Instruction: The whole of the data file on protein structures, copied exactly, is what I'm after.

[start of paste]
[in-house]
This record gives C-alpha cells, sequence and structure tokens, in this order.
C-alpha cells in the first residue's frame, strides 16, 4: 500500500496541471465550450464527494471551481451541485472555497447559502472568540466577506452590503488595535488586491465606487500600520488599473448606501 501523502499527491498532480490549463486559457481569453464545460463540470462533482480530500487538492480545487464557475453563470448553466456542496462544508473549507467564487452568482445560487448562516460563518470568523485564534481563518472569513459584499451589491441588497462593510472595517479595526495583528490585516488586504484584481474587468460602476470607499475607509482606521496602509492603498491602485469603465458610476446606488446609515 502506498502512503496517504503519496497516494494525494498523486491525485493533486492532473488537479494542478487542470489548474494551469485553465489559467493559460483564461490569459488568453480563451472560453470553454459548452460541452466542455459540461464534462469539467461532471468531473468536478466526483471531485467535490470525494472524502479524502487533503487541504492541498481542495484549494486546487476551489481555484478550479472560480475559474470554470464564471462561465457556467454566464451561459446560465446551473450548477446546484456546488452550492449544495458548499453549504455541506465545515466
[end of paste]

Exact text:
[in-house]
This record gives C-alpha cells, sequence and structure tokens, in this order.
C-alpha cells in the first residue's frame, strides 16, 4: 500500500496541471465550450464527494471551481451541485472555497447559502472568540466577506452590503488595535488586491465606487500600520488599473448606501 501523502499527491498532480490549463486559457481569453464545460463540470462533482480530500487538492480545487464557475453563470448553466456542496462544508473549507467564487452568482445560487448562516460563518470568523485564534481563518472569513459584499451589491441588497462593510472595517479595526495583528490585516488586504484584481474587468460602476470607499475607509482606521496602509492603498491602485469603465458610476446606488446609515 502506498502512503496517504503519496497516494494525494498523486491525485493533486492532473488537479494542478487542470489548474494551469485553465489559467493559460483564461490569459488568453480563451472560453470553454459548452460541452466542455459540461464534462469539467461532471468531473468536478466526483471531485467535490470525494472524502479524502487533503487541504492541498481542495484549494486546487476551489481555484478550479472560480475559474470554470464564471462561465457556467454566464451561459446560465446551473450548477446546484456546488452550492449544495458548499453549504455541506465545515466